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Abstract

Women within and outside the YWCA have been able to move this organization to confront its own racism. Although the strategies and goals for this endeavor took several decades to work out, the organization moved more quickly than other similar institutions. One reason for this movement was the power of women speaking out in an institution that encouraged them to make connections between their faith and their daily lives. Their strategy was a profound commitment to connecting talk and action. They constantly set a context for and educated others to see connections between YWCA rhetoric, ideals, and practices.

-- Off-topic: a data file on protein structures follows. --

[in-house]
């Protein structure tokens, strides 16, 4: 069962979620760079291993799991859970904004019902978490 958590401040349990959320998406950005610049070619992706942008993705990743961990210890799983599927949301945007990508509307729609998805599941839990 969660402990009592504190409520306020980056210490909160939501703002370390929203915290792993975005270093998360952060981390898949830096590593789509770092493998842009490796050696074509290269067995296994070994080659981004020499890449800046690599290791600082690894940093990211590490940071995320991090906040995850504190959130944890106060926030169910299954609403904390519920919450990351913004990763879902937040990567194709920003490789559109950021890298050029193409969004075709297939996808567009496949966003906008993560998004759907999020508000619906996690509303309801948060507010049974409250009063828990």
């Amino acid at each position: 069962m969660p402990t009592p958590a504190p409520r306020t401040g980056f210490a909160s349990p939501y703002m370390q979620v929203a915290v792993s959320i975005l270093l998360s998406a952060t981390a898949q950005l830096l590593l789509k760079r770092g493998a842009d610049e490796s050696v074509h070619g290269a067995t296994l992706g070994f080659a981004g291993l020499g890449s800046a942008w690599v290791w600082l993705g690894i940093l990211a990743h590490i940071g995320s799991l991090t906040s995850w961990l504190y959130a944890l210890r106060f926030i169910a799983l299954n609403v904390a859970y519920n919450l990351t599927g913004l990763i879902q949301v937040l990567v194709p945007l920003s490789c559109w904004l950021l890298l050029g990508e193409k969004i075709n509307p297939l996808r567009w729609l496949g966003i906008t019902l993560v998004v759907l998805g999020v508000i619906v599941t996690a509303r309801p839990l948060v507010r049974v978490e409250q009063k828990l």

The article considers this effort through the lens of Boston over a period of forty years and the life of Lucy Miller Mitchell, the first woman of color to be elected to the Boston YWCA board. It explores the work of women in the national, student, and city associations who felt compelled to speak for a more diverse and just YWCA.

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